We have this weird modern view of inspiration which says that however the apostles did something in one or two places is the “right way to do it” as if that’s the only way it was done or that the apostles or anyone else never exercised any personal, human discretion in how to do it. This leads to a lot of legalistic (Pharisaical) interpreting and judgement of others who use more personal discretion in their interpretations and practices. It also leads to a lot of the pride that comes with doing things the “right way”.
With the Jews’ messianic initiation rite of water baptism they categorized 6 ways to do it on a scale from “most preferable” to “least preferable”. The least preferable method, when there wasn’t much water available, was to pour a little water over the person, which would at least signify cleansing but it would not signify death to self and rising to walk in a new way. The most preferable way was to do it in a river because you could both dunk and the water was always fresh so made for a better symbol of cleansing. An in-between method would be to use something akin to a baptismal tub, which of course wouldn’t have as clean and fresh water as a river, but those pools were common in the city. Wealthy Jews often had them in their basements. It was more convenient than trotting out to the Jordan.
The point is they adapted to their circumstances as they saw fit. There was no right way or wrong way to do it, just preferable ways because the more preferable ways had richer symbolism.
Would someone who was baptized by pouring rather than dunking not experience death to self and rising to newness of life? Would someone who got baptized in dirty water not experience the cleansing of the Word of God? Of course he would. The act was just a symbol. It wasn’t the reality. More than likely he was experiencing the reality long before he ever got baptized and “did the symbol”. Yet some people believe a person can’t even be saved much less experience the reality of it unless they perform the symbol!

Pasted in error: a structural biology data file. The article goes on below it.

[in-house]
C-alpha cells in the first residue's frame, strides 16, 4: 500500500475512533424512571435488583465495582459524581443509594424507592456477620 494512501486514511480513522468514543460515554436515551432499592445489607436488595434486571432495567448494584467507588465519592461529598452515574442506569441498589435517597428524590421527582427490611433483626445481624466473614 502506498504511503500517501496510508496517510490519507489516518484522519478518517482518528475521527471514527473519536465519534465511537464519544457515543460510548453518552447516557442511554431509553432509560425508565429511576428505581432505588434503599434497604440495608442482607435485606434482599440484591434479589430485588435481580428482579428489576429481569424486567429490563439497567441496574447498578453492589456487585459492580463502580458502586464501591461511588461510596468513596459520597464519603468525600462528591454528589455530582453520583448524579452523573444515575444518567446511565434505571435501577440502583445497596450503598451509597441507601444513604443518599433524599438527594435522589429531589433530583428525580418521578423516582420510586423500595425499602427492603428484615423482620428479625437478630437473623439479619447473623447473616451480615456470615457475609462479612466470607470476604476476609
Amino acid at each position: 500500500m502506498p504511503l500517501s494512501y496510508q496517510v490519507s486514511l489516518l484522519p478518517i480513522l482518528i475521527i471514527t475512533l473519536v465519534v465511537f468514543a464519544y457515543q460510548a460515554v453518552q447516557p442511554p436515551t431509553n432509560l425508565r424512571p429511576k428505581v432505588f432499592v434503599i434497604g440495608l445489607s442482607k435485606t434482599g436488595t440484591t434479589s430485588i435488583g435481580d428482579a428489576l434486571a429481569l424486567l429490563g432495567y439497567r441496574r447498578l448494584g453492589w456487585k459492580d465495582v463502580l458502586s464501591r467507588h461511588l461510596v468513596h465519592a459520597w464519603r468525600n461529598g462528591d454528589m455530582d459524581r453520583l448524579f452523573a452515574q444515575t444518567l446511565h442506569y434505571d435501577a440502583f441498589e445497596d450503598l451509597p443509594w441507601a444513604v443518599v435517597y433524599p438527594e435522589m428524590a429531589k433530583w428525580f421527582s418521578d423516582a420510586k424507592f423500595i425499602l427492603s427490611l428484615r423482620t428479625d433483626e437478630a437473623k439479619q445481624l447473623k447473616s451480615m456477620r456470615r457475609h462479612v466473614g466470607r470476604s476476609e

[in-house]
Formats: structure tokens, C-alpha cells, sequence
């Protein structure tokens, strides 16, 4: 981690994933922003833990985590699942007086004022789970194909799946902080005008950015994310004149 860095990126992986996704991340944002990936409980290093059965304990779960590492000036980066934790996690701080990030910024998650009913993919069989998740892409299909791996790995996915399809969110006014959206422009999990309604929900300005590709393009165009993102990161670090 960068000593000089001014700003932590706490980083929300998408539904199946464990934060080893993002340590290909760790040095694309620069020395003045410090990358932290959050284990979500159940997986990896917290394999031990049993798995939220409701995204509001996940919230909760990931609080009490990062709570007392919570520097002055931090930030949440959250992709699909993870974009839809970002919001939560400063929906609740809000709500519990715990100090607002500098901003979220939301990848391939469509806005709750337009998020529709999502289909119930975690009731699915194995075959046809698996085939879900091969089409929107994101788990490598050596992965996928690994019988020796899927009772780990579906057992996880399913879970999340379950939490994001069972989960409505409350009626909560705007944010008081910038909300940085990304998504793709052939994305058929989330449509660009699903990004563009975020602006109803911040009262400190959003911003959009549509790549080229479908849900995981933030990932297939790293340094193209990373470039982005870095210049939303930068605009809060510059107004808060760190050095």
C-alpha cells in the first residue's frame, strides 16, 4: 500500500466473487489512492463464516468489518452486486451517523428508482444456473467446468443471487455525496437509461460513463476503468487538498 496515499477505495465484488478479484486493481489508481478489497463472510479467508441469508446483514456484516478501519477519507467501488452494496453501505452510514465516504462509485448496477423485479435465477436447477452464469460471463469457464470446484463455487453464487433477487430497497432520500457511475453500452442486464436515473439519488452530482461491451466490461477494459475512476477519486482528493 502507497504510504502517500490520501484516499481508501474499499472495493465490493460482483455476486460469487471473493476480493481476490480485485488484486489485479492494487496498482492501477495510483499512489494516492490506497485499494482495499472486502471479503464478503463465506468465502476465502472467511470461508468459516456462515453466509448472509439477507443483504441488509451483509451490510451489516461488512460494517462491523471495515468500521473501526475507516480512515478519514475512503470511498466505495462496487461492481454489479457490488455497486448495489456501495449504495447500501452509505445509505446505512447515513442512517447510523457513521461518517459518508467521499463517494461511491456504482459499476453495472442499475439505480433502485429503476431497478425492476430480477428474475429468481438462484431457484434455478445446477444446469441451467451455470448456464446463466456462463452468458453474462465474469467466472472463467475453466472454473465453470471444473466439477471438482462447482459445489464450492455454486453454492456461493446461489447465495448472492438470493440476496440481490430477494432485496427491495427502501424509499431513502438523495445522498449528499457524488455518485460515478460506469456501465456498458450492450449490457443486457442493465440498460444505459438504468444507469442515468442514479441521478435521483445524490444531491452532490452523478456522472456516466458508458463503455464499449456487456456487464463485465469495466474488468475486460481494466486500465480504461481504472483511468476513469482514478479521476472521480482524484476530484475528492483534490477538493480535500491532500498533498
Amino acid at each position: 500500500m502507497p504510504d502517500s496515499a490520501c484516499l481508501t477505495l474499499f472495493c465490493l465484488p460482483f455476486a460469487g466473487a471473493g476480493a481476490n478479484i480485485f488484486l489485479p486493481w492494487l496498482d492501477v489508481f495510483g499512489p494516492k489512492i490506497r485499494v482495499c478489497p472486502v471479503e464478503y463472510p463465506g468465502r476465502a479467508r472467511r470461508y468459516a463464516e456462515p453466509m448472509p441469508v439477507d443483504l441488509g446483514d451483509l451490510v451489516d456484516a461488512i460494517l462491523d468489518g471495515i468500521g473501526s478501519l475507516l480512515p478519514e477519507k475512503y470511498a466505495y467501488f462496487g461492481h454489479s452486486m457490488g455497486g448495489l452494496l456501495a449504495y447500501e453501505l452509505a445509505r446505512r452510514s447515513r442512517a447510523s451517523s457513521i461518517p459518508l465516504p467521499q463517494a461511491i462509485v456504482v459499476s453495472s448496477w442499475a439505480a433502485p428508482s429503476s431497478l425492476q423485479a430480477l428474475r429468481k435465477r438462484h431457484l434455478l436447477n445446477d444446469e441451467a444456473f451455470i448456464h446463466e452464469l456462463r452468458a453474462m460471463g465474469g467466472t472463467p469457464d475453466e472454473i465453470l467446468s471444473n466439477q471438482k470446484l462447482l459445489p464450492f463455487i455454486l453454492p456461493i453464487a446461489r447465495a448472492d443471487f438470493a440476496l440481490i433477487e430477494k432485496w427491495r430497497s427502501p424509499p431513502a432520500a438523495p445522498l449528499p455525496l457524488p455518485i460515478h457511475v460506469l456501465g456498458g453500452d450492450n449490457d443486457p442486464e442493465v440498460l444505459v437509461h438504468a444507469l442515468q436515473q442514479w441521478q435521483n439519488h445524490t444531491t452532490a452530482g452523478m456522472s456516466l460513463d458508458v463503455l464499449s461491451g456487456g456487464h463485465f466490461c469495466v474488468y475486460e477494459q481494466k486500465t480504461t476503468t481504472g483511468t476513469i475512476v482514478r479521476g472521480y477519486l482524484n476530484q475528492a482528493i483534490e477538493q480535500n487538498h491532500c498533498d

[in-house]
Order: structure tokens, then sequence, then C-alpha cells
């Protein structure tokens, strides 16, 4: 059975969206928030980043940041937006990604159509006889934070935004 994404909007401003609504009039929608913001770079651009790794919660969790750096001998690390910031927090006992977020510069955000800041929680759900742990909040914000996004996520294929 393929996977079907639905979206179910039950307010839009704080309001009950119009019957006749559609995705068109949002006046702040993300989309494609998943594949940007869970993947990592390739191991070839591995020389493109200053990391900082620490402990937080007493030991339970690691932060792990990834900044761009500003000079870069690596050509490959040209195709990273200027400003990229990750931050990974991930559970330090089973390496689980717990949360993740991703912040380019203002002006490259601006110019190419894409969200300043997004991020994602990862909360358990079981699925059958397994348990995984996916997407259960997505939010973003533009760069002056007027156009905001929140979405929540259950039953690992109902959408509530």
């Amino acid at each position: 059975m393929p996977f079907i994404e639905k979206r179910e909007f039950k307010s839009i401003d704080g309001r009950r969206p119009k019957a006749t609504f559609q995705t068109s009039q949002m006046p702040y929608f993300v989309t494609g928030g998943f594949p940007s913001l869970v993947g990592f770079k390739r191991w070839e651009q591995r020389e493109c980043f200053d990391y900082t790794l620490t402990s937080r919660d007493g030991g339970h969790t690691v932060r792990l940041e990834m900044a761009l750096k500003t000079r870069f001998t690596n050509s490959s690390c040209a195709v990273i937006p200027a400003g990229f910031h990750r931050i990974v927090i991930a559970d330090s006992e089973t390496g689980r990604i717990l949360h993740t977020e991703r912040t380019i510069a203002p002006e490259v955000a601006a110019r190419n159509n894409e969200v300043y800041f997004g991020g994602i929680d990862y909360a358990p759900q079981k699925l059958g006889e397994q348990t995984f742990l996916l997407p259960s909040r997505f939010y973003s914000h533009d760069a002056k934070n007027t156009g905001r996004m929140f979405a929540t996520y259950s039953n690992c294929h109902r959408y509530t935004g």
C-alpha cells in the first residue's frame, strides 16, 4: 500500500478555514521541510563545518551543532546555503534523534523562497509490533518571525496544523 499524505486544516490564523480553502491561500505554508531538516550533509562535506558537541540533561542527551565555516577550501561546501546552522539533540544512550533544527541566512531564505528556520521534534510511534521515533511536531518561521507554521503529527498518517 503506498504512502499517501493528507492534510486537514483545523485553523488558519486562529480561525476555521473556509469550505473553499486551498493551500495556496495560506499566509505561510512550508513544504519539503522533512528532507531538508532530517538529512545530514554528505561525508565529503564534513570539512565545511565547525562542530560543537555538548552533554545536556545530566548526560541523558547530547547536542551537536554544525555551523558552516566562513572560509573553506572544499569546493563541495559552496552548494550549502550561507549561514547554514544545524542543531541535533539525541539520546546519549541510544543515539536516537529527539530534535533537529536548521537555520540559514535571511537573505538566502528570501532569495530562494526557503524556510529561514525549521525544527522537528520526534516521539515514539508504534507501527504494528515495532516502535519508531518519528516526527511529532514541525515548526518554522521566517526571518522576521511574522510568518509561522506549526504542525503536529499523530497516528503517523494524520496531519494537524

I think water baptism and our reactions to it reveal a modern form of Phariseeism, aka legalism. We get so fixated on following the example of the apostles and how they did it because that’s the only “right way” to do it, as if God told them there is only one right way to do it. We don’t consider they might just be doing their own human traditions the way they saw fit to do it, using their own human personal discretion. If that’s the case, to follow their example would be to do likewise, and forget about the whole idea of a “right way” to baptize.
If how the apostles did things is the only “right way” to do it then why don’t we follow their example today for other things, such as preaching the Gospel? How many of us have ever done any open-air preaching or have gone into a temple to preach? Some may have, and may have found it to not be a very effective method in today’s world, so have adapted their ways to what works today, always innovating as new technology affords new avenues for ministry.
We allow ourselves and each other the liberty to “do it our own way for our own reasons” when it comes to numerous things, not the least of which is how to do church, but won’t extend that liberty when it comes to a Jewish messianic initiation rite. No personal discretion is allowed.
Not allowing for personal discretion is one of the things which made the Pharisees so legalistic and judgmental. The Torah said not to labor on the Sabbath but the Pharisees couldn’t just leave it at that and let the people figure out for themselves just what that meant for each family. Oh no, they had to come up with rules for everyone, such as, “You can carry the weight of a dry fig on the Sabbath but not the weight of a wet fig,” or for a healer like Jesus they said he couldn’t do that on the Sabbath because that was his “job”, all the while doing their “job”, which was to judge others, hypocritically doing that on the Sabbath.
When we judge others for not “keeping the Sabbath” in the way we think they should keep it, or for not baptizing the way we think it should be done, or judging those who care not to follow the same Jewish traditions the apostles followed so don’t get baptized, are we doing any better than the Pharisees?